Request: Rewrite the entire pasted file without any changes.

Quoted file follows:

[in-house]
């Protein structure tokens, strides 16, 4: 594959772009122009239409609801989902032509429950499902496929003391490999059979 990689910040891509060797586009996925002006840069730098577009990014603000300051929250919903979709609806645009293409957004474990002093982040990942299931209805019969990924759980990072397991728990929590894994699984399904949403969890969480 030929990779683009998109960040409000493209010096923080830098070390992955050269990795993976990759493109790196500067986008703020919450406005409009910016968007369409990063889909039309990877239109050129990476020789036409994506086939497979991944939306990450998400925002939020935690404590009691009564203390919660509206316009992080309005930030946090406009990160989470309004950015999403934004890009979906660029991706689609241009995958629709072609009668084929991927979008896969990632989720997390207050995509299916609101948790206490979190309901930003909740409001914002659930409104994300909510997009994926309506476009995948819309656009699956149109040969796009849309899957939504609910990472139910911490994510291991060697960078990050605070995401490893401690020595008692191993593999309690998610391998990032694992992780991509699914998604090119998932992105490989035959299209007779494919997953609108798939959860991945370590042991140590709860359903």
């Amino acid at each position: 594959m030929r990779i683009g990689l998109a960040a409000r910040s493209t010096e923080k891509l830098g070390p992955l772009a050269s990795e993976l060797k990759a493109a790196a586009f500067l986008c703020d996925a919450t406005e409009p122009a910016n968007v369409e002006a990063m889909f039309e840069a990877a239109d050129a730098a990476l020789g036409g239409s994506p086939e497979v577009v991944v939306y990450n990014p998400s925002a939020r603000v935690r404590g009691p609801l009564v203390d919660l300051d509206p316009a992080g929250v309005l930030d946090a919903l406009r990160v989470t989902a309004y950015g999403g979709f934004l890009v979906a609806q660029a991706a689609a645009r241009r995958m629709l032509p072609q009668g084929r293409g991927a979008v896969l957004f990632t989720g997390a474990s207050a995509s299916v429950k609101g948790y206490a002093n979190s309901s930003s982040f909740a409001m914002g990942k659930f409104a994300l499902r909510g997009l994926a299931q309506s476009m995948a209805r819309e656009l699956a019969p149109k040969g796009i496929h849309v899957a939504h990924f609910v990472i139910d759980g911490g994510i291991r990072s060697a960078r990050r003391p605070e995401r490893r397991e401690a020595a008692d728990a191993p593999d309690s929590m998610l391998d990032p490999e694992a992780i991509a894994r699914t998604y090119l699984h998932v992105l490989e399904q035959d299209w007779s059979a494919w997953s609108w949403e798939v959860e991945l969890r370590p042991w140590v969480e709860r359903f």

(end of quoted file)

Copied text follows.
[in-house]
């Protein structure tokens, strides 16, 4: 594959772009122009239409609801989902032509429950499902496929003391490999059979 990689910040891509060797586009996925002006840069730098577009990014603000300051929250919903979709609806645009293409957004474990002093982040990942299931209805019969990924759980990072397991728990929590894994699984399904949403969890969480 030929990779683009998109960040409000493209010096923080830098070390992955050269990795993976990759493109790196500067986008703020919450406005409009910016968007369409990063889909039309990877239109050129990476020789036409994506086939497979991944939306990450998400925002939020935690404590009691009564203390919660509206316009992080309005930030946090406009990160989470309004950015999403934004890009979906660029991706689609241009995958629709072609009668084929991927979008896969990632989720997390207050995509299916609101948790206490979190309901930003909740409001914002659930409104994300909510997009994926309506476009995948819309656009699956149109040969796009849309899957939504609910990472139910911490994510291991060697960078990050605070995401490893401690020595008692191993593999309690998610391998990032694992992780991509699914998604090119998932992105490989035959299209007779494919997953609108798939959860991945370590042991140590709860359903």
């Amino acid at each position: 594959m030929r990779i683009g990689l998109a960040a409000r910040s493209t010096e923080k891509l830098g070390p992955l772009a050269s990795e993976l060797k990759a493109a790196a586009f500067l986008c703020d996925a919450t406005e409009p122009a910016n968007v369409e002006a990063m889909f039309e840069a990877a239109d050129a730098a990476l020789g036409g239409s994506p086939e497979v577009v991944v939306y990450n990014p998400s925002a939020r603000v935690r404590g009691p609801l009564v203390d919660l300051d509206p316009a992080g929250v309005l930030d946090a919903l406009r990160v989470t989902a309004y950015g999403g979709f934004l890009v979906a609806q660029a991706a689609a645009r241009r995958m629709l032509p072609q009668g084929r293409g991927a979008v896969l957004f990632t989720g997390a474990s207050a995509s299916v429950k609101g948790y206490a002093n979190s309901s930003s982040f909740a409001m914002g990942k659930f409104a994300l499902r909510g997009l994926a299931q309506s476009m995948a209805r819309e656009l699956a019969p149109k040969g796009i496929h849309v899957a939504h990924f609910v990472i139910d759980g911490g994510i291991r990072s060697a960078r990050r003391p605070e995401r490893r397991e401690a020595a008692d728990a191993p593999d309690s929590m998610l391998d990032p490999e694992a992780i991509a894994r699914t998604y090119l699984h998932v992105l490989e399904q035959d299209w007779s059979a494919w997953s609108w949403e798939v959860e991945l969890r370590p042991w140590v969480e709860r359903f």